To refute appellant's theory that the trailer "jack-knifed" and swung into the east lane, respondent called, as witnesses, Sergeant Morris of the California Highway Patrol and a college instructor of physics. The two witnesses testified as to the experiments they made with a Pontiac station wagon near the scene of the accident. From the tests they determined a coefficient of friction from which they computed the maximum speed at which a vehicle could round the curve at the site of the accident without sliding or skidding. They found such speed to be slightly in excess of 69 miles an hour and, therefore, concluded that the respondent's tractor and trailer could go around the curve at a speed of 30 miles an hour without sliding or skidding into the east lane. Appellant vigorously assailed the qualifications of the two witnesses as experts and contended that no consideration can be given to their opinions, as they were based on tests made with a station wagon rather than a truck and trailer and on dry, not wet, pavement. [1] While we believe that there is merit in appellant's contention, it does not appear that objections were made to the qualification of the experts in the trial court, hence the issue may not be raised on appeal for the first time. (19 Cal.Jur.2d 22; Bundy v. Sierra Lumber Co., 149 Cal. 772 [87 P. 622]; Reardon v. Richmond Land Co., 21 Cal. App. 357 [131 P. 894].)

[2] Appellants further contend that the opinions of the witnesses had no foundation and they ignore the physical facts. A similar attack is launched against the witnesses' opinions as to the angle at which the vehicle struck. It is appellants' position that the opinions of the witnesses are without evidentiary value as the physical facts found at the scene conclusively establish the accident resulted from the negligence of respondent, and the opinion of respondent's [164 Cal. App. 2d 797] expert witnesses which disregarded those facts are not evidence. While the physical evidence would have sustained a finding that the point of impact was in the east lane, this does not mean that the jury's finding that the defendant was free from negligence is without evidentiary support. The jury could have reasonably found that the respondent's trailer "jack-knifed" and swung into the east lane of traffic, but also further found that the "jack-knifing" was not attributable to any negligence on the part of respondent, but was due to his abruptly turning to the right to avoid hitting the Pontiac, which suddenly crossed the white line into his lane of traffic. Consequently appellants' contention that the jury's special finding is not supported by substantial evidence cannot be sustained. [3] However, the trial court gave an instruction on unavoidable accident. Since the trial of this case, the Supreme Court has held that an instruction on unavoidable accident is improper. (Butigan v. Yellow Cab Co., 49 Cal. 2d 652, 661 [320 P.2d 500].) In the cited case the Supreme Court held that instruction on unavoidable accident "obviously overemphasized defendants' case, and ... the instruction suggested to the jury that they should consider unavoidability as an issue or ground of defense separate and apart from the questions of negligence and proximate causation."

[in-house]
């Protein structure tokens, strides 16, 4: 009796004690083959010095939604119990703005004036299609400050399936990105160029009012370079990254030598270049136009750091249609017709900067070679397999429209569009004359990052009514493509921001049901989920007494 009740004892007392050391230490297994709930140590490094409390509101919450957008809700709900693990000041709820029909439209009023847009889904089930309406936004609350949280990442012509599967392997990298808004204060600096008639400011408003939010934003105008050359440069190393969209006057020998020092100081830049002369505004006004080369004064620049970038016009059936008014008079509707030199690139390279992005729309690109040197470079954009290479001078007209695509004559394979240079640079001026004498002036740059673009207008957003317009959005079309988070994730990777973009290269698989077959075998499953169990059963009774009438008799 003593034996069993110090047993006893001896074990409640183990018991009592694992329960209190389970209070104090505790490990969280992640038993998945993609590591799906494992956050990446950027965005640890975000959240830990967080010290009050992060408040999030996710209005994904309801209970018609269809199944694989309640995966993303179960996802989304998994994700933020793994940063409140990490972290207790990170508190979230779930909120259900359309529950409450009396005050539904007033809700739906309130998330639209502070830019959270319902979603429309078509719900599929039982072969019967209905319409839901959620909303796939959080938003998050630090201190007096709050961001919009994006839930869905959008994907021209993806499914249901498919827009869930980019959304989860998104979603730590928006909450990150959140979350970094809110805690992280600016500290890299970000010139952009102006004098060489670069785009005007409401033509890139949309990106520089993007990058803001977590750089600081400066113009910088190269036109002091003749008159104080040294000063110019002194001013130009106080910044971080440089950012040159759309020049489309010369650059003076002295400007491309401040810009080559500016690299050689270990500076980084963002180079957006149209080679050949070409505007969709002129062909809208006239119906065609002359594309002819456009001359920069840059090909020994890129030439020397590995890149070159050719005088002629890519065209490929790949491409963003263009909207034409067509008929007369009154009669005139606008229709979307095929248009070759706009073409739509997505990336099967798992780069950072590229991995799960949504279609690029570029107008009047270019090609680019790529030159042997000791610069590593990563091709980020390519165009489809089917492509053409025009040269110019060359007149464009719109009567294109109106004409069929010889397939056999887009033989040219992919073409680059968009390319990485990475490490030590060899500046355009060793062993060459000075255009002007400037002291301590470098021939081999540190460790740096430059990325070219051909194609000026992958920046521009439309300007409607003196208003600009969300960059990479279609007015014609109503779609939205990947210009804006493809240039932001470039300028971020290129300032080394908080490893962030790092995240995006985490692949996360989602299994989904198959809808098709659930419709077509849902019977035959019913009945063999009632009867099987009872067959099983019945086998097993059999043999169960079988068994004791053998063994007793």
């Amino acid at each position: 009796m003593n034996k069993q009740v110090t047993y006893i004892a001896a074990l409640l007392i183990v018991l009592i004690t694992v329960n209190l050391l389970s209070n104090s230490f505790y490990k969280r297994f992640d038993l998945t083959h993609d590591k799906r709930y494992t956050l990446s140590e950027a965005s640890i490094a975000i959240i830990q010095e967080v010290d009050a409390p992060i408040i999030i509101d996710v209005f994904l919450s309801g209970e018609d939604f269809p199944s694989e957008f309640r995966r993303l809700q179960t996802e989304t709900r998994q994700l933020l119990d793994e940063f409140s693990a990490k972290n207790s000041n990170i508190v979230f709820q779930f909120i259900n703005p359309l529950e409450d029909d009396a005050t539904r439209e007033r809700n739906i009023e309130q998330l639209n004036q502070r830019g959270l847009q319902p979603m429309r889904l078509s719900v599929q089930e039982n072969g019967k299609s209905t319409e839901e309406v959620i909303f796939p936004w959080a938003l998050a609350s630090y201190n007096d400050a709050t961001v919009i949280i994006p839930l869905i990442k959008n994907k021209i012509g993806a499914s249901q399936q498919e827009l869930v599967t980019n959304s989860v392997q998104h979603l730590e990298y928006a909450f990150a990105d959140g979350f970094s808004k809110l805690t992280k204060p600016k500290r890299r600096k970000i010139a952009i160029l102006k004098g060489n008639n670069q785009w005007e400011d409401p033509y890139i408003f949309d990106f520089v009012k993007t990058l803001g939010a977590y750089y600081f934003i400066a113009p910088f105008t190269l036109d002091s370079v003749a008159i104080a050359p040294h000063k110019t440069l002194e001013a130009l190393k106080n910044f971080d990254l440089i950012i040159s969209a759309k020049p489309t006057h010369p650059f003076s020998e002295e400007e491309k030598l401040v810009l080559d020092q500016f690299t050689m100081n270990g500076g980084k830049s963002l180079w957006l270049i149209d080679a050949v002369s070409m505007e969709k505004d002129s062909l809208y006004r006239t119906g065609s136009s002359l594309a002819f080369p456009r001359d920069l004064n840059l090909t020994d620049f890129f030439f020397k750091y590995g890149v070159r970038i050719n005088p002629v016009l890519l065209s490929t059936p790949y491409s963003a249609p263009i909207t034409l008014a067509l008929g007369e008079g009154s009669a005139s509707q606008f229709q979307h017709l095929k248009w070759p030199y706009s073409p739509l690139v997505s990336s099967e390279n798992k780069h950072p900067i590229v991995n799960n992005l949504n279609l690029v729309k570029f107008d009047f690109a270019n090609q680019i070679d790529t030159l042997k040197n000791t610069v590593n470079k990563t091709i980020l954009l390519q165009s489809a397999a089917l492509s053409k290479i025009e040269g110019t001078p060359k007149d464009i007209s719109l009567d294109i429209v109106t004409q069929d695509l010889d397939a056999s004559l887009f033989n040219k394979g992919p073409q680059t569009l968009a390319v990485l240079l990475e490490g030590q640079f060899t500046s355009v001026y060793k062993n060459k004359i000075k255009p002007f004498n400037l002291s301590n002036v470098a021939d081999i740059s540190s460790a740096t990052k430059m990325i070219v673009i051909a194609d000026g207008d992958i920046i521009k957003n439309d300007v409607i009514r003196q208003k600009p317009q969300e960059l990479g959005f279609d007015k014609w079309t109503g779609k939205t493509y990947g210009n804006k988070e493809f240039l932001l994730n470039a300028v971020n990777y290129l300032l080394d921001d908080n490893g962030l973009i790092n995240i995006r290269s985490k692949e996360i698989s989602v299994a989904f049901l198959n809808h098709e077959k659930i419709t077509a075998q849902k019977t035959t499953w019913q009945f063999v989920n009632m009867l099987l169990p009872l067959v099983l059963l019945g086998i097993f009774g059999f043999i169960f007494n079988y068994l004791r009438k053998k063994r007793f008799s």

For like reasons, we feel that it was prejudicial error for the trial court to instruct the jury on unavoidable accident, especially is this so when we consider the conflicting testimony.

Since the judgment must be reversed for the reasons stated, we do not consider it necessary to discuss other points presented on this appeal.

The judgment is reversed.

Peek, Acting P. J., and Schottky, J., concurred.

FN *. Assigned by Chairman of Judicial Council.